Cut them off and dry them for about a week. Make sure the leaves are dry and the side harboring spores faces up so the spores don’t fall off.
Once the leaves are dry, crush them and sprinkle them over a layer moistened peat moss.
Whether you use a tray or a pot, once you have sprinkled the crushed leaves, water gently and cover the container with plastic or glass.
Place it in a warm spot to encourage growth.
Allow lots of indirect light but make sure it does not receive direct sunlight.
Also, it is essential that the soil does not dry out.
Keep in mind that bird nest Asplenium propagates slowly. After about a month, small sporelings may appear.
Leave them alone for a few months, allowing them to grow at their own pace.
Move the sporelings to individual pots, ensuring that the small ferns remain warm and have enough light.
The first real leaves will grow after about a month. With proper care, in just six months, you will have an entire collection of tiny ferns.
Bird Nest Fern Pest or Disease Problems
Asplenium is a fern susceptible to multiple problems. If the leaves of the plant are turning black, curling at the edges, maintain lower temperature and increase humidity.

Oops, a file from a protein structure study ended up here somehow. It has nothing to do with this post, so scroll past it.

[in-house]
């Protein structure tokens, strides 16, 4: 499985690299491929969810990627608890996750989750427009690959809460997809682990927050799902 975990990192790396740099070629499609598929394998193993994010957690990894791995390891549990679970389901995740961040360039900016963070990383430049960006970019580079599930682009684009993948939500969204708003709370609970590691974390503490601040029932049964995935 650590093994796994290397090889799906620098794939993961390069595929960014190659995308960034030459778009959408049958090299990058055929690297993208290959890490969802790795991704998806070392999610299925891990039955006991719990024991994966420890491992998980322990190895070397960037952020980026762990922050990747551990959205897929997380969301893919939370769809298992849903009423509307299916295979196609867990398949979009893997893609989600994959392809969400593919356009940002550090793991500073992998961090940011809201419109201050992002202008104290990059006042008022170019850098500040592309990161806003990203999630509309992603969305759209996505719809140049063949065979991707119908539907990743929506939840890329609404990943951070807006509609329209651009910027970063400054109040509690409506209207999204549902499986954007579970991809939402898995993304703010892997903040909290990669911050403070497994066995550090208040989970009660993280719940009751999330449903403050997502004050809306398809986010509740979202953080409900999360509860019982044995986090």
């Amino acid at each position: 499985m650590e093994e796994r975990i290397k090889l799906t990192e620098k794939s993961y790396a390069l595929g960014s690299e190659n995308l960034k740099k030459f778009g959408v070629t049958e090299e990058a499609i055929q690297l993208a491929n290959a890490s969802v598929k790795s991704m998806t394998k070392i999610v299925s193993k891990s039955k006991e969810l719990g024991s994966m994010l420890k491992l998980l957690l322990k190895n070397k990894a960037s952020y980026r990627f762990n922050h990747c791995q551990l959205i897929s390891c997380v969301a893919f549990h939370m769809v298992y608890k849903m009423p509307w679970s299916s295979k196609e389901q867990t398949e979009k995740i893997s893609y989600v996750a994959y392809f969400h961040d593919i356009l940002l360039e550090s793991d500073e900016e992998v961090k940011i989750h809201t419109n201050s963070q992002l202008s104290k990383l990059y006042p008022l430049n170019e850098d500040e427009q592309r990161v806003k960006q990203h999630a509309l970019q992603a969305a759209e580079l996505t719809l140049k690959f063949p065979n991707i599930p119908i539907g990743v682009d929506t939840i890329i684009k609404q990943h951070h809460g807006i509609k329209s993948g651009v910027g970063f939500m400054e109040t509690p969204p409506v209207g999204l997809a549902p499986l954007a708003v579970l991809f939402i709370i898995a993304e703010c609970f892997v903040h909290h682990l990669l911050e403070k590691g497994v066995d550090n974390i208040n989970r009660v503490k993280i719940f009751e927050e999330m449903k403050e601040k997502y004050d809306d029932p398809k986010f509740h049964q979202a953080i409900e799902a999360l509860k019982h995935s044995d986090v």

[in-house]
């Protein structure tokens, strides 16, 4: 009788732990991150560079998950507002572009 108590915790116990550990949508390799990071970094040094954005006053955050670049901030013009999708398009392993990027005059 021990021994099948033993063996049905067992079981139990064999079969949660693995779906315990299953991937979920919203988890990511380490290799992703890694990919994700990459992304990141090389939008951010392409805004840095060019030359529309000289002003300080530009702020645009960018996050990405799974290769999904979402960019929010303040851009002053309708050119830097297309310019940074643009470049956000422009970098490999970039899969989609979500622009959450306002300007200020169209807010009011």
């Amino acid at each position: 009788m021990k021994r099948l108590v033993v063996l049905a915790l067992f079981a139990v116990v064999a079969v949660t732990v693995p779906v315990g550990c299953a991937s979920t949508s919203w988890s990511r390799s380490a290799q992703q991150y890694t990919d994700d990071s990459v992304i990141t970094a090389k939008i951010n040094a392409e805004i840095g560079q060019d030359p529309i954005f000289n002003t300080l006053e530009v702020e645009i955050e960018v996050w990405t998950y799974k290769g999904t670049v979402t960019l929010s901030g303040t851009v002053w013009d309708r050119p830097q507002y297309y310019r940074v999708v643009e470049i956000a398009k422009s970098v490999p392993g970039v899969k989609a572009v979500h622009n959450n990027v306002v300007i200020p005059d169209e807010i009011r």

This generally results from too much heat and lack of humidity.
Sometimes, brown or dark spots can appear on the leaves. This happens when the temperature is too cold or the fern is allowed to stand in cold drafts.
Again, try to maintain the appropriate temperature and move the plant away from the cold breeze.
Asplenium Nidus is also susceptible to scale insects that may cluster beneath the leaves.
The best approach is to use a toothpick to remove these insects as using an insecticide can harm the plant.
If the leaves start to lose their color, turning pale or white, the fern is probably not getting enough food.
It can happen if the plant receives too much light.
An easy way to tackle the problem is to move the plant to a shadier spot and add liquid fertilizer in the water.
Uses For Asplenium Ferns
The big glossy leaves make Asplenium Nidus an excellent indoor plant.
Moreover, it can be placed in darker rooms where many other plants are less likely to thrive.
Owing to its popping green color and large leaves, this plant looks attractive and can easily become the center of attention in any room or outdoors garden!